There’s also the Amy Goodman Effect to consider. Goodman, the host of the independent radio and TV program Democracy Now!, was arrested on September 1, after trying to reach two of her producers — Nicole Salazar and Sharif Abdel Kouddous — who’d been arrested and injured while covering a clash between police and protesters. Goodman’s arrest in particular quickly became a cause célèbre on the left, thanks largely to an arrest video that was posted on democracynow.org and became YouTube’s most-watched video on September 1 and 2.
In retrospect, though, Goodman’s status as the RNC’s designated media martyr may actually have deterred further coverage. “Amy Goodman and her colleagues aren’t considered part of the fraternity,” notes Eric Alterman, the Nation media critic and author of What Liberal Media? The Truth About Bias and the News. “They’re actually enormously resented by many journalists, and with good reason: they treat the mainstream media as if it’s part of a corporate conspiracy to keep people from knowing the truth. There’s not the sense of affinity there. They’re viewed more as activists than as journalists in the minds of many.”
In addition, some observers question the wisdom of Goodman’s actions in St. Paul. The day after her arrest, Goodman told the Phoenix that she’d been arrested without warning after attempting to get to Salazar and Kouddous. But the video of her arrest is more ambiguous. Goodman approaches a cop in full riot gear and tries to explain her intent. He tells her three times, quickly, to go back to the sidewalk. When she doesn’t, he attempts to push her toward the sidewalk; as he does, she protests that she’s got full convention credentials. He keeps pushing; she keeps protesting; then he tells his colleagues to arrest her.
Did Goodman go too far? Lucy Dalglish — the executive director of the Reporters Committee for Freedom of the Press, which maintained a legal hotline for detained journalists during the RNC — seems to think so. “She went up there and got in the cop’s face,” says Dalglish. “I’m not surprised she was arrested.” (Goodman and her producers no longer face charges.)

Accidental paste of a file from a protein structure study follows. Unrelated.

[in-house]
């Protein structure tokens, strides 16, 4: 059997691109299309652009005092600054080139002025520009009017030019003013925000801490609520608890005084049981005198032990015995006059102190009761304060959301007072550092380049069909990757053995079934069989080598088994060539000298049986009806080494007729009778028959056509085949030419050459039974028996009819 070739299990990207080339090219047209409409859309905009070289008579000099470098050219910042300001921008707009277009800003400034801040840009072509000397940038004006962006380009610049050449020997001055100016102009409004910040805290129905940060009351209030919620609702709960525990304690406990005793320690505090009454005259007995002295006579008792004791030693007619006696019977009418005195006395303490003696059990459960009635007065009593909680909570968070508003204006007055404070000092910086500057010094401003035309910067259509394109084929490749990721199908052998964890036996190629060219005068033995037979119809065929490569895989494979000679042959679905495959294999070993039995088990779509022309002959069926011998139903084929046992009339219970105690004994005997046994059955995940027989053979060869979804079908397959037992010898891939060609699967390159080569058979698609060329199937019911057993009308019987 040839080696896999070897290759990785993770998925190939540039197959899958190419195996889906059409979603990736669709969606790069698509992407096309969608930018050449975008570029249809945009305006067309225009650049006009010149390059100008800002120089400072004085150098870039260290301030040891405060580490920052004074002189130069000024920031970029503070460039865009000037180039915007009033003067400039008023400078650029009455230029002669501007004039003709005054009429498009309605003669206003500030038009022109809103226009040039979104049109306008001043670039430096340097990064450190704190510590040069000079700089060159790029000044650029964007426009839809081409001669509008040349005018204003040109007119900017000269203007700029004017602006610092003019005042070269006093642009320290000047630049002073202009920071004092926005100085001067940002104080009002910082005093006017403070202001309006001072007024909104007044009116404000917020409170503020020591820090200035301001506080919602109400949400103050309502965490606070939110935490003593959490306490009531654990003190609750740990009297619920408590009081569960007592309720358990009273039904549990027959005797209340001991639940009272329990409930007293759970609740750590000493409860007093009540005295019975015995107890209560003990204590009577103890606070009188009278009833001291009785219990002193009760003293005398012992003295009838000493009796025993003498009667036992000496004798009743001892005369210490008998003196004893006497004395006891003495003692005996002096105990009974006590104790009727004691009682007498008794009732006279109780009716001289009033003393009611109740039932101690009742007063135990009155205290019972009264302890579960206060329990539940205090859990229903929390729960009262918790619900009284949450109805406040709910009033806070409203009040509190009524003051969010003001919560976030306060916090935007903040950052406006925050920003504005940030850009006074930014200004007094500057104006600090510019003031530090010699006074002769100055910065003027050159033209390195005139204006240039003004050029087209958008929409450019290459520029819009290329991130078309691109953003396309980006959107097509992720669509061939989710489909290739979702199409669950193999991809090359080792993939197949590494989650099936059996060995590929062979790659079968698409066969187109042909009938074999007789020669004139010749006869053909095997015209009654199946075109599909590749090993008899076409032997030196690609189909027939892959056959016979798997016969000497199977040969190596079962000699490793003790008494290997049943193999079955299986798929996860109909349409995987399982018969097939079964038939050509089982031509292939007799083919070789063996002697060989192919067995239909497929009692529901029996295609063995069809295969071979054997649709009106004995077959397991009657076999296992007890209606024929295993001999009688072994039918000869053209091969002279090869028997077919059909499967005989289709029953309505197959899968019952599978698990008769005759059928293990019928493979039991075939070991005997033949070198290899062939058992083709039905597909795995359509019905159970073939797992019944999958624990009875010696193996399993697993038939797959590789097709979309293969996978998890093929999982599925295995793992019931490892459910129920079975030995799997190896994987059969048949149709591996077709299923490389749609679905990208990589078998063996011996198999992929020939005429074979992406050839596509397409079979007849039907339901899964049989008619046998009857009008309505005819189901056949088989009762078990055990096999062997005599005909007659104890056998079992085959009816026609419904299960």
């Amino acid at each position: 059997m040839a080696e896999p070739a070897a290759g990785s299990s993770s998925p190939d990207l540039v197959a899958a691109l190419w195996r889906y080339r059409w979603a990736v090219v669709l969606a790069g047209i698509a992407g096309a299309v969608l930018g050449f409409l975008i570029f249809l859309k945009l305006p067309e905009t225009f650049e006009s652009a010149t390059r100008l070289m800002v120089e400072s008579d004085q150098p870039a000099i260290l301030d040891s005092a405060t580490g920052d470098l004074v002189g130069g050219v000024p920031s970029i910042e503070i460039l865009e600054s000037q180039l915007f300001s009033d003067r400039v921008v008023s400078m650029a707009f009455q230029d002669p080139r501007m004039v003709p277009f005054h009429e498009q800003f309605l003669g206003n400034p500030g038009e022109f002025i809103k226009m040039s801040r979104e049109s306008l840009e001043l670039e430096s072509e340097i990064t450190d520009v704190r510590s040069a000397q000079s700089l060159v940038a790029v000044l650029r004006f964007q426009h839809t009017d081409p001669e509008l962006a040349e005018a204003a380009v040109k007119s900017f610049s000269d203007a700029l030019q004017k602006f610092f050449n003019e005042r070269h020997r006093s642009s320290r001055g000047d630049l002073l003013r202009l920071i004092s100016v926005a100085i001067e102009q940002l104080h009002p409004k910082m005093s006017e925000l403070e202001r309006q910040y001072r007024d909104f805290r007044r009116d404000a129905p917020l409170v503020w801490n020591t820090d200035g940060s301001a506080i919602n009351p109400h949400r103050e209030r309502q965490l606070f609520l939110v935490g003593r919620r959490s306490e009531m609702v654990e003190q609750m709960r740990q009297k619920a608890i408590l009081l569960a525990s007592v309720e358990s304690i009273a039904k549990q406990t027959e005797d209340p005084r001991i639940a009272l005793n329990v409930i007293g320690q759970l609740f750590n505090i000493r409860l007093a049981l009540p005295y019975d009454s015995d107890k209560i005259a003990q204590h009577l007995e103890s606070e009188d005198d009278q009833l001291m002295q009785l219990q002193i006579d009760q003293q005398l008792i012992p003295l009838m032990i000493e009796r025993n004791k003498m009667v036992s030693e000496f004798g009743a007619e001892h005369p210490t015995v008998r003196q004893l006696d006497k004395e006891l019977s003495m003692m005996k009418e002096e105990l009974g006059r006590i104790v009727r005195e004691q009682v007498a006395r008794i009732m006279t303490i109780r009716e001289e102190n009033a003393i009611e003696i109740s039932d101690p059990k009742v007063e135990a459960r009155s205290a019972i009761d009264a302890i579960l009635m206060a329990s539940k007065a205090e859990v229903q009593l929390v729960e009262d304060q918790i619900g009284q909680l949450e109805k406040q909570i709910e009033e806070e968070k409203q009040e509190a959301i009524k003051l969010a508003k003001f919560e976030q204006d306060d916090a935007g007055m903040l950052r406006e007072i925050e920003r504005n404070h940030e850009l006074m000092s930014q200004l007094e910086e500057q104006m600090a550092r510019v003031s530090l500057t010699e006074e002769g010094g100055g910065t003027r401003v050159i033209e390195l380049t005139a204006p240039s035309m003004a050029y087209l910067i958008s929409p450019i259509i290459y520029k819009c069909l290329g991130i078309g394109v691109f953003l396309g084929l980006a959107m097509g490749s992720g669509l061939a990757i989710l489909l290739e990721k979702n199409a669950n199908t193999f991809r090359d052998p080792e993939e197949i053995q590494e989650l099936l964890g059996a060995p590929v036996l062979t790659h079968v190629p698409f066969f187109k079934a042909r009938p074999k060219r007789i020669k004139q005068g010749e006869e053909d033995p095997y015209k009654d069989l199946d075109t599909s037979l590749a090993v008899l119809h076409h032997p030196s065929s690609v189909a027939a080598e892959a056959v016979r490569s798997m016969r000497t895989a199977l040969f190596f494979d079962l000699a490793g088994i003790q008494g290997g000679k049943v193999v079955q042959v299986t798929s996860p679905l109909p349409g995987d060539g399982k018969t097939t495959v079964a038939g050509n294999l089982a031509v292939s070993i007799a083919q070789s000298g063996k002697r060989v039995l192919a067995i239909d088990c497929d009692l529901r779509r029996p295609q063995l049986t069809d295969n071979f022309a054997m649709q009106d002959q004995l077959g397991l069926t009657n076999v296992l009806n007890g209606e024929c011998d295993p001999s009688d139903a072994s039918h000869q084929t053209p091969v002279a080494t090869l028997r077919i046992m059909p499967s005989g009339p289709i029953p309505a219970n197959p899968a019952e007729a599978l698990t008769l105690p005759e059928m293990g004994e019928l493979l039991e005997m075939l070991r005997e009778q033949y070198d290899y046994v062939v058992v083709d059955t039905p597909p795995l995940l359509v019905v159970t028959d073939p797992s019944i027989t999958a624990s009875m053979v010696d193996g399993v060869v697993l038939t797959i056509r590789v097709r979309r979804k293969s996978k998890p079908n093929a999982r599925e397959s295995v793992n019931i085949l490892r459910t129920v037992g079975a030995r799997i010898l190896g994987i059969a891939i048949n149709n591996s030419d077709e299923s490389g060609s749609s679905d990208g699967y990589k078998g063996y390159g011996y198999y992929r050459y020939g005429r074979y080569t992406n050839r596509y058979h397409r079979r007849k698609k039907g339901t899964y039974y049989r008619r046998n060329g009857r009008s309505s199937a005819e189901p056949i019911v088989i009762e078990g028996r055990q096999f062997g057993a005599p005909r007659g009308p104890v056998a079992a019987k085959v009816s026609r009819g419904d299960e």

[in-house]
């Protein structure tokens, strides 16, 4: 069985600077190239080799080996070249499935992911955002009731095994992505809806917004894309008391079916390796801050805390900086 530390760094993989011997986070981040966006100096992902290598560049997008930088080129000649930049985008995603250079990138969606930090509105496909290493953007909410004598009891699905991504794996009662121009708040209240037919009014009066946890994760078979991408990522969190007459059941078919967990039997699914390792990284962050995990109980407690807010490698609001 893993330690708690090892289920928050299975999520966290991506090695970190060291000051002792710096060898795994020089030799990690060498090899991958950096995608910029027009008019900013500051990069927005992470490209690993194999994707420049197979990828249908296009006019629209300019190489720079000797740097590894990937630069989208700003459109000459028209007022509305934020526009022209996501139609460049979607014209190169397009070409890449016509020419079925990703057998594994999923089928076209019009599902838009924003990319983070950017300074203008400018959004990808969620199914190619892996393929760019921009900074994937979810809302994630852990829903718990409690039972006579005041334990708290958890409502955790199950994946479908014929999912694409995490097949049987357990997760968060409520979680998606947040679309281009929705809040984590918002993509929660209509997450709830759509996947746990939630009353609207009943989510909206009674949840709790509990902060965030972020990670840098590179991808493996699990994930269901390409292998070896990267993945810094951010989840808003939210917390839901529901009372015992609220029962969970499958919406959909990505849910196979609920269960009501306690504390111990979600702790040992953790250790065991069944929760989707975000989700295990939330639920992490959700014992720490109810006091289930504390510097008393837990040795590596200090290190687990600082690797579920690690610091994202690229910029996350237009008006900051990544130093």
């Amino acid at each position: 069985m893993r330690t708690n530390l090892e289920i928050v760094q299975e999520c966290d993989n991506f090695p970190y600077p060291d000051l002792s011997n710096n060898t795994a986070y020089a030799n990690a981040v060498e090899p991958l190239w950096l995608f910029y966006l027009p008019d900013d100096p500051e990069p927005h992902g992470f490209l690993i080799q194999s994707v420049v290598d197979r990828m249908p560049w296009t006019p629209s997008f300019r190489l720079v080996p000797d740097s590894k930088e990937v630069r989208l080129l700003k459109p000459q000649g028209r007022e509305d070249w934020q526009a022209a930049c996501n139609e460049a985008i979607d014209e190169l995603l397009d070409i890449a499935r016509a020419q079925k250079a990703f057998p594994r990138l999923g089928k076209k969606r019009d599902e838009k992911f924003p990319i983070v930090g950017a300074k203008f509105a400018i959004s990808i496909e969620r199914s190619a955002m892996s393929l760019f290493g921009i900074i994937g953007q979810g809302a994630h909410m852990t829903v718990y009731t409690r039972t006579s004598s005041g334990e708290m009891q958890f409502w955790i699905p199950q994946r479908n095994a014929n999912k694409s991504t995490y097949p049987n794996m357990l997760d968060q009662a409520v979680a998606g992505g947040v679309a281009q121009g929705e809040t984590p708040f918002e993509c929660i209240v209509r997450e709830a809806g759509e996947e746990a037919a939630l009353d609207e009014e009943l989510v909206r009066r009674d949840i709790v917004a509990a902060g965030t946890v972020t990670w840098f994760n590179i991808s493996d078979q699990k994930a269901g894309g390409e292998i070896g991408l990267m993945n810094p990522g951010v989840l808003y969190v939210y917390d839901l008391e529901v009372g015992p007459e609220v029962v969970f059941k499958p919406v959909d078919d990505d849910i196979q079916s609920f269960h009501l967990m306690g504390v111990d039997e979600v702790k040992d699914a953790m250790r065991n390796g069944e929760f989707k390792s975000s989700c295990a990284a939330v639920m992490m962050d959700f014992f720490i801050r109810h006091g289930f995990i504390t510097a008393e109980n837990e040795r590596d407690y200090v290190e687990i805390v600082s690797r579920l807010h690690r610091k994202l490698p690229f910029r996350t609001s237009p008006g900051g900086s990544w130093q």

Add it all up, then, and the mainstream media’s lack of interest may not be as surprising as it initially seems. But here’s the problem: because this story never really took off, a large segment of the public — and even the press — seems not to realize just how wide-ranging the RNC’s crackdown on journalists was.
Yes, the Democracy Now! staffers were arrested, along with others who might stretch traditional notions of what journalists are. (A Minnesota Independent list includes two people from Seattle’s Pepperspray Productions — your source for video “from the front lines of the global battle against the corporate state” — and three from New York’s Glass Bead Collective, which has worked with Billionaires for Bush and aims to “re-contextualize culture and the world in which we find ourselves today.”) But plenty of mainstream journalists ran into trouble, too.